Wednesday, 12 August 2015

Say "Yes" to George

For some gloriously garbled landlord special pleading, have a look at Say "No" To George, spotted by Thomas Hall.

As Babs says on the Contact page:

I think some of the arguments need to be developed further before significant traffic and inconsistencies need to be checked. For example, in some parts, you say that house prices will drop, and then for first time buyers the argument says that house prices will not drop.

An example of their Doublespeak from the Landlords page:


So is being a landlord a "business" or is it "investment"? For tax purposes, those are two quite separate concepts:

If it is a "business", then yes, they would get a full deduction for the costs of furniture and interest, but rents would be liable to VAT and net profit liable to Class 4 NIC as well as income tax.

And if it is "investment" then there would be no deduction for any costs whatsoever, the same as dividend and interest income.
I left the following comment on their Contact page just now (15.30 pm, 12 Aug). Let's see if they publish it.

I'm old enough to remember the good old days, when landlords were taxed at much higher rates; rents were capped/controlled; there was plenty of social housing as an alternative to private renting. And for good measure, landlords paid higher interest rates than owner-occupiers and owner-occupier mortgages were capped at two or three times income. And we had Domestic Rates (and before that Schedule A taxation on owner-occupiers as well).

The result of all this was that the number of private renting households fell from 90% at the start of the 20th century to less than 10% by 1990 - with an equal and opposite increase in owner-occupation. This increase in owner-occupation levels was always heralded as a Very Good Thing indeed, and nobody mourned the demise of private landlords as a class. The knock-on effect was a more equitable distribution of wealth, a smaller and more stable banking system and a much smoother economic path.

Having been a landlord and a tenant in my life, I can honestly say that landlords serve absolutely no useful purpose whatsoever and provide nothing of value - as evidenced by the fact that a lot of tenants end up buying the home they were renting and absolutely nothing changes. If landlords were actual businesses (like a hair dresser or a car mechanic or a farmer) then we would not be able to just cut them out of the loop. I can't cut my own hair, fix my own car or grow my own food, but I am perfectly capable of calling the plumber, doing a bit of DIY and sorting out the insurance on my own home.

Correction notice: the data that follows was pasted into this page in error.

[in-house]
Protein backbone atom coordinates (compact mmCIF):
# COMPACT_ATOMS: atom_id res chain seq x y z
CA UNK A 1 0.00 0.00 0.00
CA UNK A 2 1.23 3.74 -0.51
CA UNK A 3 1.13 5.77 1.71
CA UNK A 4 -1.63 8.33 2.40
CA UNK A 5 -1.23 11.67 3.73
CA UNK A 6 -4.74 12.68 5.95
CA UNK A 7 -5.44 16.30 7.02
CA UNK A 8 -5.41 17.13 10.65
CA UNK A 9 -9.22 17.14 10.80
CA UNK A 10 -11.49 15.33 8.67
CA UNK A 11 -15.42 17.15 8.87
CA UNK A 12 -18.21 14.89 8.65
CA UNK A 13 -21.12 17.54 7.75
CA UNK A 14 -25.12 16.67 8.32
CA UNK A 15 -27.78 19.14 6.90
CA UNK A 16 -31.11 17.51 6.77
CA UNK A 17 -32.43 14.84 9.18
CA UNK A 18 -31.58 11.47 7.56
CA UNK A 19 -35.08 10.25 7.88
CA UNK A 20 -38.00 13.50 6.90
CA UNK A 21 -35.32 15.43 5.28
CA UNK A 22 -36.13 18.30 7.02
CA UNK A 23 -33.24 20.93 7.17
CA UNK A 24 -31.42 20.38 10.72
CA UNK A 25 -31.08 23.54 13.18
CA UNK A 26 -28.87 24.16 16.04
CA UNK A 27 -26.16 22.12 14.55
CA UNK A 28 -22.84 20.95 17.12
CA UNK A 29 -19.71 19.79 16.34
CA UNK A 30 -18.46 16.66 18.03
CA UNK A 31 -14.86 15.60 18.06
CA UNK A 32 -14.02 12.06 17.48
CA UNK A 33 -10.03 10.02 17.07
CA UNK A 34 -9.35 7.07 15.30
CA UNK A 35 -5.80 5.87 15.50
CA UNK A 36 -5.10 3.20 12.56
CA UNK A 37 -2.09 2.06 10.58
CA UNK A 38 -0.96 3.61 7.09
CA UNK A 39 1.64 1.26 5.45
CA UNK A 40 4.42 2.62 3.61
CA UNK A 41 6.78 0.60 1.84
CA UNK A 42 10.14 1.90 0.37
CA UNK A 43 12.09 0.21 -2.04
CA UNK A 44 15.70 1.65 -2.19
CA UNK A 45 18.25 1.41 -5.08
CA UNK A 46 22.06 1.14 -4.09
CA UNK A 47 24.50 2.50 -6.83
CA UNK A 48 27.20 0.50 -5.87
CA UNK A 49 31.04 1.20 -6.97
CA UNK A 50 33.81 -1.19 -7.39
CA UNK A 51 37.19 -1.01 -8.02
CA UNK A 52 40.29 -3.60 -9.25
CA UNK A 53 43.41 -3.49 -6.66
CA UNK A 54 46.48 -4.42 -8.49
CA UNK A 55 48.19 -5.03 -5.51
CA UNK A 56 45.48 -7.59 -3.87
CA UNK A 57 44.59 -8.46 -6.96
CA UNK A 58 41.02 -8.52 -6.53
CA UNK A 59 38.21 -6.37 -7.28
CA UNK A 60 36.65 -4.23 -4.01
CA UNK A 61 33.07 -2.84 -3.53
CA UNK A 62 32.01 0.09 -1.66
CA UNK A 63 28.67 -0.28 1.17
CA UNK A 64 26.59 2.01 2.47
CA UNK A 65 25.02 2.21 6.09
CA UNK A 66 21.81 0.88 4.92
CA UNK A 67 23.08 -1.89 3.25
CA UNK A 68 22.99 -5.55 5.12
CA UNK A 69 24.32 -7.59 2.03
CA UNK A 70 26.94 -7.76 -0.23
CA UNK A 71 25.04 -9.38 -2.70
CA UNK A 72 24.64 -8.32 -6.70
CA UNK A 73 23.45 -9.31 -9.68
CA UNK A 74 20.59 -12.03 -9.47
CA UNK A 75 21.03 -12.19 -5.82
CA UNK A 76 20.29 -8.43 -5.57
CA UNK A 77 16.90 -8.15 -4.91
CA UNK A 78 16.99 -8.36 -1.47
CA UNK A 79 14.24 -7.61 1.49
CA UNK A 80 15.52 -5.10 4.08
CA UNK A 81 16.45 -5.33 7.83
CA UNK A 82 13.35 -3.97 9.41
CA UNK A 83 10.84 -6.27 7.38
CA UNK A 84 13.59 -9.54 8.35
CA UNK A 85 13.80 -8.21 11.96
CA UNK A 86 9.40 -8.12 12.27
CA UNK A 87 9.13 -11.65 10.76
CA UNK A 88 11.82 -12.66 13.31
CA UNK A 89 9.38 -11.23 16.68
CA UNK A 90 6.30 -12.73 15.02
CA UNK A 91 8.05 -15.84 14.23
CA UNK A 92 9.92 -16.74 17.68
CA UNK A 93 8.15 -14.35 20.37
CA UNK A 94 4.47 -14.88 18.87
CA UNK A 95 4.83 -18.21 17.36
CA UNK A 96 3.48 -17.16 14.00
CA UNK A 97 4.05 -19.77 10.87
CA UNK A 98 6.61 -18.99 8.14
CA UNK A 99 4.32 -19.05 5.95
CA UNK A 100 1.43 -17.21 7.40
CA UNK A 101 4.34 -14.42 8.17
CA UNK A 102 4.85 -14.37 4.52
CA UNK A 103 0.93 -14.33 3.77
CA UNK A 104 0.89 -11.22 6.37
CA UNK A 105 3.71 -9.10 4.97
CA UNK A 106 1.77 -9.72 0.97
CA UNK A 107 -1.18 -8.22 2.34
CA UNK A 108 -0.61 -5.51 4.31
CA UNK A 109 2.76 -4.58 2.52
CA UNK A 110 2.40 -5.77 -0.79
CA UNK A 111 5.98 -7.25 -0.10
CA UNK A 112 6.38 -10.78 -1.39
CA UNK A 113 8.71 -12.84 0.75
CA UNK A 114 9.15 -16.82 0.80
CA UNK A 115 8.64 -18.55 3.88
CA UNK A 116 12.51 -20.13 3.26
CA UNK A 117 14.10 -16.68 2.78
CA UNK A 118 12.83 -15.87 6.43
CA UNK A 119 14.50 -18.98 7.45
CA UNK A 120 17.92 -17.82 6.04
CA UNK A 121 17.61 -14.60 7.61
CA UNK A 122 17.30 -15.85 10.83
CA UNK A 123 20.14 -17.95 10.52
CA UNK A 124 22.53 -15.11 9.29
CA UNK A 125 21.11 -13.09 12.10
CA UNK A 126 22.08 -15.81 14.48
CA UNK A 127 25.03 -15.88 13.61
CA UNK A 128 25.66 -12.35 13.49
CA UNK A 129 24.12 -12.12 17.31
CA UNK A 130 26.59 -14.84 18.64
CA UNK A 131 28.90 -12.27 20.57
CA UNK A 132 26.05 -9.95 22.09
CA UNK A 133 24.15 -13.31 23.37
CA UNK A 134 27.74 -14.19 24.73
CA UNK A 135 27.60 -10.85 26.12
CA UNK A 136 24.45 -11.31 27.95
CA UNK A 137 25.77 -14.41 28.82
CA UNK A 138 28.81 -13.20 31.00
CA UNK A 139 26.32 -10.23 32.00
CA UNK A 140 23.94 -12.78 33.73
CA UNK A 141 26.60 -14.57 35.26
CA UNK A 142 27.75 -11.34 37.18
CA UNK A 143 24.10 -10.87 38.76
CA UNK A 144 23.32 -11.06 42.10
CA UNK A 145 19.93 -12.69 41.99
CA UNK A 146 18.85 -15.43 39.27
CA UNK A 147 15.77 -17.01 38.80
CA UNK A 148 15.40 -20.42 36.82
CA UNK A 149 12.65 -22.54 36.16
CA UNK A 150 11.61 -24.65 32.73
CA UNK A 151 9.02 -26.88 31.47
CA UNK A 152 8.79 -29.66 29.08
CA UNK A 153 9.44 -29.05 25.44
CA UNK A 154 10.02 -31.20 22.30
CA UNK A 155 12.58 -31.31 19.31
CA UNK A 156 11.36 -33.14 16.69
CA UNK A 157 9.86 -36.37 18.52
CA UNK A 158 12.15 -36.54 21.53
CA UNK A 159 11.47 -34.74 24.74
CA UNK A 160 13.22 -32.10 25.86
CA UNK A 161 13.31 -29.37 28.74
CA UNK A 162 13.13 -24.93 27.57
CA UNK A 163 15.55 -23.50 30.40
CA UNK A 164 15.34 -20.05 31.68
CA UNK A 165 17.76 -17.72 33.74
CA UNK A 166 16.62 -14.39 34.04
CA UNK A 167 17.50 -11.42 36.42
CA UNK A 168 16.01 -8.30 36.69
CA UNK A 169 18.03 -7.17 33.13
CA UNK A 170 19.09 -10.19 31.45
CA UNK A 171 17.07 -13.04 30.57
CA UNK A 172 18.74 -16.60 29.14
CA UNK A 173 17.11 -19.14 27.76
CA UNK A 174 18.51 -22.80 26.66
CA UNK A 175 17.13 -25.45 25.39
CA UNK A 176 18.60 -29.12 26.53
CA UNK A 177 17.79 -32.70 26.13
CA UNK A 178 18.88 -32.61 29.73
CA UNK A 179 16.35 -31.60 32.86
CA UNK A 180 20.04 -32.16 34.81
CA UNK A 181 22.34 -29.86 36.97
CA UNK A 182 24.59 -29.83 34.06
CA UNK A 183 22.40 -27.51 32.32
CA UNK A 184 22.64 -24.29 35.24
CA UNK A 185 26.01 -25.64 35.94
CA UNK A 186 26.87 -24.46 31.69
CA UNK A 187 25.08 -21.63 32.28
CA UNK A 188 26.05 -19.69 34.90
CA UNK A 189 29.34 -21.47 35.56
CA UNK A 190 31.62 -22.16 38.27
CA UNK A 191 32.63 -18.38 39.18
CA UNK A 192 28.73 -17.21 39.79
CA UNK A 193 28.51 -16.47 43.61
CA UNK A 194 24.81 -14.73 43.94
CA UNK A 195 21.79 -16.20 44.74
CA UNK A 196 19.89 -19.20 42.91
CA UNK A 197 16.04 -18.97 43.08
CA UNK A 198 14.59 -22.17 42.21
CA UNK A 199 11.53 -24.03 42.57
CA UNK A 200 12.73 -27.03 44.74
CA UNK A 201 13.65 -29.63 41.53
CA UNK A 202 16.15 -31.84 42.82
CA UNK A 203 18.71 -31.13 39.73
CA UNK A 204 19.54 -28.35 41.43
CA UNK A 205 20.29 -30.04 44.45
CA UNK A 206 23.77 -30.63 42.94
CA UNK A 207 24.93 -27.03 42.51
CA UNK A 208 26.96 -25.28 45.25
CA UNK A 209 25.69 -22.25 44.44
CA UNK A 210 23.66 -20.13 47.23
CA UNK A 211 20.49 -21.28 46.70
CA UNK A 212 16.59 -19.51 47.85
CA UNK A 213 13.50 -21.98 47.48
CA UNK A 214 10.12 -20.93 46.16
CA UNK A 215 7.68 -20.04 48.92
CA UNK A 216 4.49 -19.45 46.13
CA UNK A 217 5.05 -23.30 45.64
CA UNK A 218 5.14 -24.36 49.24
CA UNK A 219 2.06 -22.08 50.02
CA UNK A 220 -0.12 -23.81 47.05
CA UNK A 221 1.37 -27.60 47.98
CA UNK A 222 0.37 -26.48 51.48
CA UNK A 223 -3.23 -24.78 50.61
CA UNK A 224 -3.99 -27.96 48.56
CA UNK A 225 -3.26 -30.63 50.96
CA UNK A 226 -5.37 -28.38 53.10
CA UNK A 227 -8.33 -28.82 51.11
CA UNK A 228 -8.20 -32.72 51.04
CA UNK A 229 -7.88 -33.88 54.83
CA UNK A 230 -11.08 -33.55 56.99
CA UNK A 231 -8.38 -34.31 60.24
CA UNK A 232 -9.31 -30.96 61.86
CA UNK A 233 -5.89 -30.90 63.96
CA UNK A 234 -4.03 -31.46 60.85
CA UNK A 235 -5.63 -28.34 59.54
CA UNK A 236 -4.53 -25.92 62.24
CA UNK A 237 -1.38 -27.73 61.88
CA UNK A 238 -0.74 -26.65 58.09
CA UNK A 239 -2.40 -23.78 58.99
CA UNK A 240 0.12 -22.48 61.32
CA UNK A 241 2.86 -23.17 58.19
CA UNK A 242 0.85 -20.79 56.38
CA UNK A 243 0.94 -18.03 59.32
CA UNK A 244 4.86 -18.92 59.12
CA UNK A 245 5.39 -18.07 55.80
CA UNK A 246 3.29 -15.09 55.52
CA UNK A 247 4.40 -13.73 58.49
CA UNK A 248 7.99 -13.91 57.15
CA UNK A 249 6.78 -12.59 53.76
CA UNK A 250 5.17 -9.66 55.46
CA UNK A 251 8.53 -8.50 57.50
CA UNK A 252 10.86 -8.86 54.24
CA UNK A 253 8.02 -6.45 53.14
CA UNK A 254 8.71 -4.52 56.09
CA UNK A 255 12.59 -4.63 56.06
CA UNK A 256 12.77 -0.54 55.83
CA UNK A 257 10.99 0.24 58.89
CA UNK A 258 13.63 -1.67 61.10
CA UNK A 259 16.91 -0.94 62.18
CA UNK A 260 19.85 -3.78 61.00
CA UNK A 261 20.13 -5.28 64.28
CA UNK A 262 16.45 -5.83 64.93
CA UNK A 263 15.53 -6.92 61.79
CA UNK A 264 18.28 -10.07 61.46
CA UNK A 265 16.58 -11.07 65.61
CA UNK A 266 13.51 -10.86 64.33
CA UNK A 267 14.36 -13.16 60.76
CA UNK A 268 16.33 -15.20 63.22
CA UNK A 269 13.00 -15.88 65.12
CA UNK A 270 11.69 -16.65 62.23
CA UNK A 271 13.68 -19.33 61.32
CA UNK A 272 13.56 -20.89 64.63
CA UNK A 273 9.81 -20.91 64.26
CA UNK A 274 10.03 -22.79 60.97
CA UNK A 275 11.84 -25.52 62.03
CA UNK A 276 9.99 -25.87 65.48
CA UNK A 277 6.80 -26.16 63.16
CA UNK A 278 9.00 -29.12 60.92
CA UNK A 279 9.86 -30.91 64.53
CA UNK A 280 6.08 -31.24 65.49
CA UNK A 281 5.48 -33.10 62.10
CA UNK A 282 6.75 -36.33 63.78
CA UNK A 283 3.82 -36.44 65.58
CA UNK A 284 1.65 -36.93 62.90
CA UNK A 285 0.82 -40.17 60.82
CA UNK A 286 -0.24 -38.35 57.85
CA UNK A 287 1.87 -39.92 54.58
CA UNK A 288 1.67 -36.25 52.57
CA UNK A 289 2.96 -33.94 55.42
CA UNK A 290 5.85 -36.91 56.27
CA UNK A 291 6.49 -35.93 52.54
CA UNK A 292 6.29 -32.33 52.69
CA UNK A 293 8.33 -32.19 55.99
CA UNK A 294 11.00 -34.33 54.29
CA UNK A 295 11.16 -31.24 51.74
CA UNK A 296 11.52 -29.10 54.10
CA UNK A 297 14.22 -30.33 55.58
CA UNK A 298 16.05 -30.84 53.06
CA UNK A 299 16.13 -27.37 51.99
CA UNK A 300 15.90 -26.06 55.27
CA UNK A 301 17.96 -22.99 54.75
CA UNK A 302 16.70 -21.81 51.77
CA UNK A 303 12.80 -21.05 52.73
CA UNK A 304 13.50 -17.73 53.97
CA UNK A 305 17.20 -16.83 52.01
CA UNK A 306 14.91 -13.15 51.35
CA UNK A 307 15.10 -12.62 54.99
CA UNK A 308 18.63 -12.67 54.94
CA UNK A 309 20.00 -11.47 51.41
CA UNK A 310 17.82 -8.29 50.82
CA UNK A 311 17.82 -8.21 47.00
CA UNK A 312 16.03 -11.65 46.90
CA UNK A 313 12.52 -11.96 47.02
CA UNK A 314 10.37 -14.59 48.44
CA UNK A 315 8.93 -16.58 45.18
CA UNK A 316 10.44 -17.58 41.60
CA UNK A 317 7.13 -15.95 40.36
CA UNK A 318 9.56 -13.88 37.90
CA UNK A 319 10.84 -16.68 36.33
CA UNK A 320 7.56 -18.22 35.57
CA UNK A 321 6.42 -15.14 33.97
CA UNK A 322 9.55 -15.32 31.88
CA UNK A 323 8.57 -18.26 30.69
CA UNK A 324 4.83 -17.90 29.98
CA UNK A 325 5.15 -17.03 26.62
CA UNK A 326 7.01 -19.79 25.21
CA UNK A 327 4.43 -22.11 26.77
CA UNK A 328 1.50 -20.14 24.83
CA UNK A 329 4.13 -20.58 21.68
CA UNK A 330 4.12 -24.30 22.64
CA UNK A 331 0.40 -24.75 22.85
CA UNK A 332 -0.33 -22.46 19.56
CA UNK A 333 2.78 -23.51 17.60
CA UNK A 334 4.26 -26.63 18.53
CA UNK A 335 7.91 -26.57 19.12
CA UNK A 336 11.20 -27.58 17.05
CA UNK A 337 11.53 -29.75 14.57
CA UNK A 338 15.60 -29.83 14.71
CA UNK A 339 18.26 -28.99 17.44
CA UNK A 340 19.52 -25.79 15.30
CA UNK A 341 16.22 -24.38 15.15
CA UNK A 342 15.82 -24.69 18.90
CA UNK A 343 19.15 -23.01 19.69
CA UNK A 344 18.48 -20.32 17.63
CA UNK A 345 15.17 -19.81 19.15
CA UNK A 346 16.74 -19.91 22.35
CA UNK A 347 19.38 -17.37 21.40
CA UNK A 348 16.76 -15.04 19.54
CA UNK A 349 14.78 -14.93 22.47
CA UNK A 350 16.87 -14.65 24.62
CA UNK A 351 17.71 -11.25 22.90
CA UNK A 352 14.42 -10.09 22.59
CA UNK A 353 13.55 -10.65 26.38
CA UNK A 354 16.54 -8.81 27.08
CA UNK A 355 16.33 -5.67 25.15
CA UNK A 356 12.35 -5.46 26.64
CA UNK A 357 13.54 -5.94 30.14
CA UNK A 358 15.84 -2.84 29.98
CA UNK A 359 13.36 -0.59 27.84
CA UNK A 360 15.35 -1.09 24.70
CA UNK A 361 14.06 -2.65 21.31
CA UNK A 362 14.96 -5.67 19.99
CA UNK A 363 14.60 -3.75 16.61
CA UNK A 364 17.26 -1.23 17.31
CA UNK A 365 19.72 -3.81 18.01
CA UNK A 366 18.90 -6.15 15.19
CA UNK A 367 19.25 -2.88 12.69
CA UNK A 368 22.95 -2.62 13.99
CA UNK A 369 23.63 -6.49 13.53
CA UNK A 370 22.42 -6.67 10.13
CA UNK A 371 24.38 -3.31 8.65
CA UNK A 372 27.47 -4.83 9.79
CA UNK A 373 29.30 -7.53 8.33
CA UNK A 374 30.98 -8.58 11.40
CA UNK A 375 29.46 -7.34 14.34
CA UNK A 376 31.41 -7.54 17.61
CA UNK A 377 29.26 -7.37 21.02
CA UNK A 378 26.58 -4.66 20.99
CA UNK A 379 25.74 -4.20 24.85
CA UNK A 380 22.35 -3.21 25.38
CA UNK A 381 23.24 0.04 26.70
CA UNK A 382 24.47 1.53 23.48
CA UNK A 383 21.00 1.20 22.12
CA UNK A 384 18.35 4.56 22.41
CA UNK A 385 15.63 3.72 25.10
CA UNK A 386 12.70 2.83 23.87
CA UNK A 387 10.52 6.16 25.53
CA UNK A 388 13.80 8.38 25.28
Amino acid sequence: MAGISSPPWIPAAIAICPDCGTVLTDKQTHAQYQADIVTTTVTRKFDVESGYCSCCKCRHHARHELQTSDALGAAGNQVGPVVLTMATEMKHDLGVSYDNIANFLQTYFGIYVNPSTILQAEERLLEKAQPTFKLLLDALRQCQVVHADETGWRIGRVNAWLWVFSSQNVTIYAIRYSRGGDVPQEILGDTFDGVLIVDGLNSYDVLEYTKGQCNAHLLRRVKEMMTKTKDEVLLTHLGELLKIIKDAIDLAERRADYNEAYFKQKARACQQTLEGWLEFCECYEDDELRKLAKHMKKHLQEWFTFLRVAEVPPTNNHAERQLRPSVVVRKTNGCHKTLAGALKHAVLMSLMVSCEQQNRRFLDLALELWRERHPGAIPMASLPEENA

I suspect that you will hotly disagree with this :-)


mombers said...

The simple solution to any of these landlords is to transfer the property to a company. But then they'll find it a lot harder to get away with tax evasion on rents and won't be able to do the old caper of letting a place out for years then making it their primary residence for a while to avoid CGT.
Of course it is laughable what they say about rents rising, prices not falling but actually falling, multiple WTFs...

Ben Jamin' said...

If landlords provide a useful economic function, how about we stop taxing wealth creation and make up the difference with a 100% tax on monopoly rents?

Surely Landlords, as wealth creators and business people would love such a proposal?

Btw, I notice they are threatening to put up rents if their costs go up.

Random said...
"The distribution of property wealth is much more uneven than that of income. The Gini coefficient for household income after tax in the UK is around 0.35. For annual pre-tax income it is up at 0.5. (See previous post.) For property wealth, though, it is 0.64."

Kj said...

A survey done by Rentify shows that 56% of Landlords intend to increase rents as a result of the proposed change and another by the Residential Landlords Association had a finding of 65%. We think that as the reality of the change hits the sector, the actual figures will be much higher.

Come on then, do it, and why wait until the costs go up, you obviously believe you have tenants who can pay that much?

But then they'll find it a lot harder to get away with tax evasion on rents and won't be able to do the old caper of letting a place out for years then making it their primary residence for a while to avoid CGT.

Exactly. If people don't want to establish it as a normal business that has to do proper accounts and transfer assets in and out of the "business" with tax consequences, HMRC is giving them a choice.
And fair enough, to simplify a bit, for the homeowner that owns one additional house that they rent out, which is a pretty large demographic, they can give them this little handout: you are relieved of CGT on the second home, if you have never claimed mortgage interest relief, and you're taxed on the full, assessed, imputed rental income from your second home (- a 10% or so standard allowance), whether you rent it out or not.

Mark Wadsworth said...

M, but that triggers come SDLT and possibly CGT and is a nightmare with banks. Not the worse plan in the world, but fails for practicality.

BJ, rather magically, their rental income is all "hard earned business income" and so on.

R, yes I read that, top is man is Flip Chart Rick.